Bike Improvements Coming to Alameda

Alamedans miss out on bike sharing, but a lot is happening for cyclists, including a biking track, new trails, and other upgrades.


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The so-called cycle track on Fernside is so popular that one is coming to South Shore.

STEPHEN LOEWINSOHN

 

In April, the Metropolitan Transportation Commission approved $8.7 million to expand Bay Area Bike Share to the East Bay in Oakland, Berkeley, and Emeryville. But bike-loving Alameda was left out. Should we be mad?

“Alameda is just too far from the core that has been identified as most likely to be successful,” explained Renee Rivera, executive director of Bike East Bay, an organization that has pushed for bike sharing in the East Bay.

Bay Area Bike Share debuted in August in downtown San Francisco, the Peninsula, and San Jose with 700 bicycles at 70 rental stations, or “pods.” The MTC will add 750 new bikes in the East Bay in 2015.

“Analysis shows that a lot of people would use these facilities in downtown Oakland and downtown Berkeley, because they have lots of great destinations that are all relatively close to each other and to BART,” Rivera said. The idea is to start with pilot pods in highly visible areas that are close to one another so that people can easily find the pick-up/drop-off locations, she said.

The MTC’s Sean Co agreed and cited Alameda’s lack of connection to regional transit systems, as well as the difficultly of getting on and off the island by bike. “In the future, we’ll look at Alameda as a place to expand further,” Co said.

“We’re disappointed that we were not included, but we understand their need to begin this incrementally,” admits Gail Payne, Alameda’s transportation coordinator. “We’re just hoping that we will be considered in future rounds.”

Alameda is one of fewer than 300 cities considered Bicycle-Friendly Communities by the League of American Bicyclists, which awarded Alameda a bronze title—the same rank as Oakland, Emeryville, and San Jose; Berkeley is unranked.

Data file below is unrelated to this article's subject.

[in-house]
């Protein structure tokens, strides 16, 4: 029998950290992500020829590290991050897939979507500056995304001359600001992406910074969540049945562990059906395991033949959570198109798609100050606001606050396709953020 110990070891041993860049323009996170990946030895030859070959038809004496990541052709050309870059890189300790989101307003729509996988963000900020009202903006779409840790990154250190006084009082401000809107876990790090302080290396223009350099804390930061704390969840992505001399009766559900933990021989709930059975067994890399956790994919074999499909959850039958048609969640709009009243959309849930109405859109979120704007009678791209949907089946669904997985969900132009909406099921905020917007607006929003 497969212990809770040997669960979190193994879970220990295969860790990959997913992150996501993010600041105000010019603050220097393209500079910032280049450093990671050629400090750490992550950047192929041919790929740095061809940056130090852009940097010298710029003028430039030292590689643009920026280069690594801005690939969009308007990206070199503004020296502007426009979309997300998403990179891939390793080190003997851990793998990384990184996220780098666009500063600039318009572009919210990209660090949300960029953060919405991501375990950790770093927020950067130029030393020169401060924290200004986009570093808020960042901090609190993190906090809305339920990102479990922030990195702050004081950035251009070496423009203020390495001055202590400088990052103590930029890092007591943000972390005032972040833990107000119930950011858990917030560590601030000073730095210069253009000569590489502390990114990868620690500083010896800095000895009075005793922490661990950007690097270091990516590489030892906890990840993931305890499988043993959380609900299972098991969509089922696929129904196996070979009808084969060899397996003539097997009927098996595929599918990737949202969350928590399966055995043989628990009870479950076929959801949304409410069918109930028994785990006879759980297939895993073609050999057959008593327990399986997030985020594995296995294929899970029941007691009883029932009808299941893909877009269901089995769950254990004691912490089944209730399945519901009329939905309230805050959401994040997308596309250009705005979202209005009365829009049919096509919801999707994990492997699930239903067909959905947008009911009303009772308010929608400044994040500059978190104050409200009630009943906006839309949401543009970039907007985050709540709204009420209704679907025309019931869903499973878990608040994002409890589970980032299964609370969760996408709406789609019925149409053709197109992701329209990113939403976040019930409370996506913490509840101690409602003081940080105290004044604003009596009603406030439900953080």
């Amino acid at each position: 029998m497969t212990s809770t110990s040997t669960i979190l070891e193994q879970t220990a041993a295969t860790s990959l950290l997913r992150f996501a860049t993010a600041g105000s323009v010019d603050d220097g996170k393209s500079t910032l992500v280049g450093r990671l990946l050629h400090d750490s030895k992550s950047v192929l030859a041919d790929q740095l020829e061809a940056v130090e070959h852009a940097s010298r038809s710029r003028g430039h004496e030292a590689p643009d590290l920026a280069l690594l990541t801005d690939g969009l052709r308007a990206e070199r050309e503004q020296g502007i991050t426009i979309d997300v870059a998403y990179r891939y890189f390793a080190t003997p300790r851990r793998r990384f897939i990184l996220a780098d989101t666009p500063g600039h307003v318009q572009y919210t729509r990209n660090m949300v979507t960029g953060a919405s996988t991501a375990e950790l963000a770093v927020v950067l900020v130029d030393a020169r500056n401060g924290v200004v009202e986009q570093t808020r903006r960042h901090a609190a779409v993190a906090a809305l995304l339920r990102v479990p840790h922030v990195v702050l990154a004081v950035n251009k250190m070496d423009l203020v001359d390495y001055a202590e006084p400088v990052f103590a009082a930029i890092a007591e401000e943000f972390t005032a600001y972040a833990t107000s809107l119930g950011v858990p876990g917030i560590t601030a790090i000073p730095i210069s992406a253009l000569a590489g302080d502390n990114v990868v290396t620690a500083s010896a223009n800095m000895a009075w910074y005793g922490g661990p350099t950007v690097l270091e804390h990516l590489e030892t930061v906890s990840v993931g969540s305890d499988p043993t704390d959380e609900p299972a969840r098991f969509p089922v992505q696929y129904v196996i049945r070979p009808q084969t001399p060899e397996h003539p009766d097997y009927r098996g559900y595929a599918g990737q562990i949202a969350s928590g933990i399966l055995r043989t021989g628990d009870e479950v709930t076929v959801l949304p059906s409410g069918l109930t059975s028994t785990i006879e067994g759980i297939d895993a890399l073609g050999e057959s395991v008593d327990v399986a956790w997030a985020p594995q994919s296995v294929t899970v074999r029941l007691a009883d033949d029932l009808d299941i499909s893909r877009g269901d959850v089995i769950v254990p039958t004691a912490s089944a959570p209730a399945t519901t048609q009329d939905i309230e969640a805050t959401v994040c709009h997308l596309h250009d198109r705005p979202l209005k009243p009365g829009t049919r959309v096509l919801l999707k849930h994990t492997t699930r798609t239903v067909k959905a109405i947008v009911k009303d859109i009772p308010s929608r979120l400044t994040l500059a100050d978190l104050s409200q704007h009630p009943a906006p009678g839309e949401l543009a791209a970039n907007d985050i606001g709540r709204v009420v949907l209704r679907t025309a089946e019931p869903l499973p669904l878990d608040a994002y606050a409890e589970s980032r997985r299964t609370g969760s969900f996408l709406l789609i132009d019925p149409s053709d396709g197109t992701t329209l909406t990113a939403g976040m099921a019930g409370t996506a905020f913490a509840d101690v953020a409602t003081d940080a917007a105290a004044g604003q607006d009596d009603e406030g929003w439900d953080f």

It’s true that Alamedans love their bikes. Biking is relatively safe and easy, thanks to flat terrain, the 25 mph speed limit, and miles of bike lanes in a city that has increased bicycle parking recently to meet to the general growth in biking as residents recognize its medical, environmental, and economic benefits.

Lucy Gigli, the president of Bike Walk Alameda, which promotes better biking conditions in Alameda, shares none of Payne’s regret. “We are a small city with limited staff,” she said. “We tend to sit back and see what is a success in other local cities before we pursue something. Bike sharing in Alameda will depend on how people are using it in the rest of the East Bay, and we won’t have a better idea of what that is for a few years. Right now, it isn’t top on the city’s list.”

So what is?

The Shoreline Drive/Westline Drive Cycle Track, a two-mile long, two-way bikeway along the shoreline. Construction to convert the selected roadway lanes, currently used by moving and parked cars, should start after the July 4th weekend. The bike-only track will be separated from car traffic. Once completed, the cycle track will be one of the longest in the country.

Then there’s the Cross Alameda Trail. A proposed “rails-to-trails” project, it would stretch from the western to eastern ends of the city on abandoned railroad right-of-way owned by the city. Finally, Payne is crossing her fingers for a $10 million federal grant for the San Francisco Bay Trail Expansion and Repair Project, which would improve existing parts of the Bay Trail in Alameda, as well as expand it to other parts of Albany, Berkeley, and Pinole. And Gigli cites ongoing efforts to make bicycling in Alameda even safer by creating more protected bike lanes.

“Alameda was primarily built before the auto became king,” Payne boasts, “so it’s much easier for us to switch back to the tradition of bicycling and walking.”

Gigli estimates that roughly 1,000 Alamedans participate in Bike to Work Day annually. The date is May 8 this year, and Alameda will have its usual five energizer stations, where bikers can stop and receive treats and Bike to Work Day goodie bags.

 

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